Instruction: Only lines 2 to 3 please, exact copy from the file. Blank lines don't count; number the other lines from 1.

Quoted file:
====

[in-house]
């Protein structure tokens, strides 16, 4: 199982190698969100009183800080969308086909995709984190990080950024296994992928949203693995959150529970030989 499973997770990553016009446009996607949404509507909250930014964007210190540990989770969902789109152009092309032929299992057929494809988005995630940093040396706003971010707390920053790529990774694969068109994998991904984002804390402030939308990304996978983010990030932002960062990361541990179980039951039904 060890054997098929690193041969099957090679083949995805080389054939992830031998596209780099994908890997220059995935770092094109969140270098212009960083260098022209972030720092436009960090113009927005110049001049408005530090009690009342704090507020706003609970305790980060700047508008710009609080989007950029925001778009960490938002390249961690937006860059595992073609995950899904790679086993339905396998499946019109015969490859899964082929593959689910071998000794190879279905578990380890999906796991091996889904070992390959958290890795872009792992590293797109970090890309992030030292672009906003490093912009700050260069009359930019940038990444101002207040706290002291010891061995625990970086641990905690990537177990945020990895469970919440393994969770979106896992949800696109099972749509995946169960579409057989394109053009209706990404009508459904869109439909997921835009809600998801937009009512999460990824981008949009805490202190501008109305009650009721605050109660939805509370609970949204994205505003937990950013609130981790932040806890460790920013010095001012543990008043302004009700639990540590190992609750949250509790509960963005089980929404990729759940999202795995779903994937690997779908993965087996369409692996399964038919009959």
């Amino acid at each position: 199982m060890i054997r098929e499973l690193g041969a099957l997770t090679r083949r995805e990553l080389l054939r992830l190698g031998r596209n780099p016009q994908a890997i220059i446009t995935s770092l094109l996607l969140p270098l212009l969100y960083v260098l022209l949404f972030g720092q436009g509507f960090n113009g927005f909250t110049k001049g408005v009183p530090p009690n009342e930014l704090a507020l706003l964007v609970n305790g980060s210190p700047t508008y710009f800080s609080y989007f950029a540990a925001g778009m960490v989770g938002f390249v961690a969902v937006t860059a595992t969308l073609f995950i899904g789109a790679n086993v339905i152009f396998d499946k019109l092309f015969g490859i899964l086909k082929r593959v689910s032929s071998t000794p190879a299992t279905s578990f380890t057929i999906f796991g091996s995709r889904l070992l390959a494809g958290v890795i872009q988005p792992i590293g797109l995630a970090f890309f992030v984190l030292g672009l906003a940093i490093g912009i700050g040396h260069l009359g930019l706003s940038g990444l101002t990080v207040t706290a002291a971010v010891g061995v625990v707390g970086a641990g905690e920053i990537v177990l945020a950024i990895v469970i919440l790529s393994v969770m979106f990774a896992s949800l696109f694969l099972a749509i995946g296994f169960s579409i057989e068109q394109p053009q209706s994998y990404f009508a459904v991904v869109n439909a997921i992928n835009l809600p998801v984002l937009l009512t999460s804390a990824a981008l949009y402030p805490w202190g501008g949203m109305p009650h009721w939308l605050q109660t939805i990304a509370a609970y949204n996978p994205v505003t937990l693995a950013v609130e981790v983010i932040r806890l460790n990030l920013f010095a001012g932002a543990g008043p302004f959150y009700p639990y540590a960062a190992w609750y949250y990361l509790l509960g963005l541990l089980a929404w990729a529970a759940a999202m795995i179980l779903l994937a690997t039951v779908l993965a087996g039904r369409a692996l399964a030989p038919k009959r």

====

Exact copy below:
């Protein structure tokens, strides 16, 4: 199982190698969100009183800080969308086909995709984190990080950024296994992928949203693995959150529970030989 499973997770990553016009446009996607949404509507909250930014964007210190540990989770969902789109152009092309032929299992057929494809988005995630940093040396706003971010707390920053790529990774694969068109994998991904984002804390402030939308990304996978983010990030932002960062990361541990179980039951039904 060890054997098929690193041969099957090679083949995805080389054939992830031998596209780099994908890997220059995935770092094109969140270098212009960083260098022209972030720092436009960090113009927005110049001049408005530090009690009342704090507020706003609970305790980060700047508008710009609080989007950029925001778009960490938002390249961690937006860059595992073609995950899904790679086993339905396998499946019109015969490859899964082929593959689910071998000794190879279905578990380890999906796991091996889904070992390959958290890795872009792992590293797109970090890309992030030292672009906003490093912009700050260069009359930019940038990444101002207040706290002291010891061995625990970086641990905690990537177990945020990895469970919440393994969770979106896992949800696109099972749509995946169960579409057989394109053009209706990404009508459904869109439909997921835009809600998801937009009512999460990824981008949009805490202190501008109305009650009721605050109660939805509370609970949204994205505003937990950013609130981790932040806890460790920013010095001012543990008043302004009700639990540590190992609750949250509790509960963005089980929404990729759940999202795995779903994937690997779908993965087996369409692996399964038919009959």
């Amino acid at each position: 199982m060890i054997r098929e499973l690193g041969a099957l997770t090679r083949r995805e990553l080389l054939r992830l190698g031998r596209n780099p016009q994908a890997i220059i446009t995935s770092l094109l996607l969140p270098l212009l969100y960083v260098l022209l949404f972030g720092q436009g509507f960090n113009g927005f909250t110049k001049g408005v009183p530090p009690n009342e930014l704090a507020l706003l964007v609970n305790g980060s210190p700047t508008y710009f800080s609080y989007f950029a540990a925001g778009m960490v989770g938002f390249v961690a969902v937006t860059a595992t969308l073609f995950i899904g789109a790679n086993v339905i152009f396998d499946k019109l092309f015969g490859i899964l086909k082929r593959v689910s032929s071998t000794p190879a299992t279905s578990f380890t057929i999906f796991g091996s995709r889904l070992l390959a494809g958290v890795i872009q988005p792992i590293g797109l995630a970090f890309f992030v984190l030292g672009l906003a940093i490093g912009i700050g040396h260069l009359g930019l706003s940038g990444l101002t990080v207040t706290a002291a971010v010891g061995v625990v707390g970086a641990g905690e920053i990537v177990l945020a950024i990895v469970i919440l790529s393994v969770m979106f990774a896992s949800l696109f694969l099972a749509i995946g296994f169960s579409i057989e068109q394109p053009q209706s994998y990404f009508a459904v991904v869109n439909a997921i992928n835009l809600p998801v984002l937009l009512t999460s804390a990824a981008l949009y402030p805490w202190g501008g949203m109305p009650h009721w939308l605050q109660t939805i990304a509370a609970y949204n996978p994205v505003t937990l693995a950013v609130e981790v983010i932040r806890l460790n990030l920013f010095a001012g932002a543990g008043p302004f959150y009700p639990y540590a960062a190992w609750y949250y990361l509790l509960g963005l541990l089980a929404w990729a529970a759940a999202m795995i179980l779903l994937a690997t039951v779908l993965a087996g039904r369409a692996l399964a030989p038919k009959r």